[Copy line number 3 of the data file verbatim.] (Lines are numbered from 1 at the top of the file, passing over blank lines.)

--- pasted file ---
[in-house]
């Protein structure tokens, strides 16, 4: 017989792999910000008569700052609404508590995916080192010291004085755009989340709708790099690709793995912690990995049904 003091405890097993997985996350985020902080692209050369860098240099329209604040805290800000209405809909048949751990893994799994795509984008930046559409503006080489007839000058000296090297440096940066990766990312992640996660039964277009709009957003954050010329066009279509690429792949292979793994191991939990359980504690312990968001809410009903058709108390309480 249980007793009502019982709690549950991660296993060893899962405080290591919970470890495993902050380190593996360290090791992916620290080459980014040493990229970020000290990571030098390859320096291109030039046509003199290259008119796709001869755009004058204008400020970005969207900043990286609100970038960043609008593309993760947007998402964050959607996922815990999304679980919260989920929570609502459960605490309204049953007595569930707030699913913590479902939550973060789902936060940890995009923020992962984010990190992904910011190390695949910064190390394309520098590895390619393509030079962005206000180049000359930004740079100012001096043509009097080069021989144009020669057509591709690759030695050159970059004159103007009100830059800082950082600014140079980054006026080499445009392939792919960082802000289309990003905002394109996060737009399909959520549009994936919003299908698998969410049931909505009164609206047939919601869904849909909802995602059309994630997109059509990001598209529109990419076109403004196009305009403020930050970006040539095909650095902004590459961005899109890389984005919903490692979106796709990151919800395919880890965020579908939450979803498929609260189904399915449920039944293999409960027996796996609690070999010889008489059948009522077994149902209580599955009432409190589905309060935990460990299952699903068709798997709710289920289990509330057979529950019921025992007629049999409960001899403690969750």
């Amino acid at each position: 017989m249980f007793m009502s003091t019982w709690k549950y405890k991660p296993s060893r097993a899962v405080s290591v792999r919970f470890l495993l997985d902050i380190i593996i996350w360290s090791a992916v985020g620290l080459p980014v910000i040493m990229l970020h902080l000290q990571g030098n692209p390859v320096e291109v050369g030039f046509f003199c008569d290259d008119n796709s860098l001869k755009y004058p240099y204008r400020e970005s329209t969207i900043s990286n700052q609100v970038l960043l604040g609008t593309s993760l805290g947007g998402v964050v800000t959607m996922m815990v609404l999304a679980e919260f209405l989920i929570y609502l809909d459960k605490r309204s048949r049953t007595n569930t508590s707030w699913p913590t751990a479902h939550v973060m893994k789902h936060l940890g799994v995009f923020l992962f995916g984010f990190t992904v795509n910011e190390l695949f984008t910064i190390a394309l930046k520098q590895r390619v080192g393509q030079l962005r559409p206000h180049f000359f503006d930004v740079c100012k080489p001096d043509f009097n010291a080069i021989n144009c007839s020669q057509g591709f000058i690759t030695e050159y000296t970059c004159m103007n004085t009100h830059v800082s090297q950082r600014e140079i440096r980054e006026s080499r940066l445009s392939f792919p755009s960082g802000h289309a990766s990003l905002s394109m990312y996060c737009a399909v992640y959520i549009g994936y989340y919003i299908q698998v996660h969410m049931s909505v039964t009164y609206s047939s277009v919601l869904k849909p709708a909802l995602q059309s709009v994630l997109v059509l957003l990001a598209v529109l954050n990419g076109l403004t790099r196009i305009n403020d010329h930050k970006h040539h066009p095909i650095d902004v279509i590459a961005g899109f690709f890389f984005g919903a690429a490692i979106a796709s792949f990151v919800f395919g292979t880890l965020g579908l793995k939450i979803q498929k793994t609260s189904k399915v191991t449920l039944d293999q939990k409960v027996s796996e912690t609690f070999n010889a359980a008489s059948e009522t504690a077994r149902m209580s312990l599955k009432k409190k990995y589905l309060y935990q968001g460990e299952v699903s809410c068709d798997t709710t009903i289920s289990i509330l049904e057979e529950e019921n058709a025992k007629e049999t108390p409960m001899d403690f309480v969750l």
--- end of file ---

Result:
């Amino acid at each position: 017989m249980f007793m009502s003091t019982w709690k549950y405890k991660p296993s060893r097993a899962v405080s290591v792999r919970f470890l495993l997985d902050i380190i593996i996350w360290s090791a992916v985020g620290l080459p980014v910000i040493m990229l970020h902080l000290q990571g030098n692209p390859v320096e291109v050369g030039f046509f003199c008569d290259d008119n796709s860098l001869k755009y004058p240099y204008r400020e970005s329209t969207i900043s990286n700052q609100v970038l960043l604040g609008t593309s993760l805290g947007g998402v964050v800000t959607m996922m815990v609404l999304a679980e919260f209405l989920i929570y609502l809909d459960k605490r309204s048949r049953t007595n569930t508590s707030w699913p913590t751990a479902h939550v973060m893994k789902h936060l940890g799994v995009f923020l992962f995916g984010f990190t992904v795509n910011e190390l695949f984008t910064i190390a394309l930046k520098q590895r390619v080192g393509q030079l962005r559409p206000h180049f000359f503006d930004v740079c100012k080489p001096d043509f009097n010291a080069i021989n144009c007839s020669q057509g591709f000058i690759t030695e050159y000296t970059c004159m103007n004085t009100h830059v800082s090297q950082r600014e140079i440096r980054e006026s080499r940066l445009s392939f792919p755009s960082g802000h289309a990766s990003l905002s394109m990312y996060c737009a399909v992640y959520i549009g994936y989340y919003i299908q698998v996660h969410m049931s909505v039964t009164y609206s047939s277009v919601l869904k849909p709708a909802l995602q059309s709009v994630l997109v059509l957003l990001a598209v529109l954050n990419g076109l403004t790099r196009i305009n403020d010329h930050k970006h040539h066009p095909i650095d902004v279509i590459a961005g899109f690709f890389f984005g919903a690429a490692i979106a796709s792949f990151v919800f395919g292979t880890l965020g579908l793995k939450i979803q498929k793994t609260s189904k399915v191991t449920l039944d293999q939990k409960v027996s796996e912690t609690f070999n010889a359980a008489s059948e009522t504690a077994r149902m209580s312990l599955k009432k409190k990995y589905l309060y935990q968001g460990e299952v699903s809410c068709d798997t709710t009903i289920s289990i509330l049904e057979e529950e019921n058709a025992k007629e049999t108390p409960m001899d403690f309480v969750l």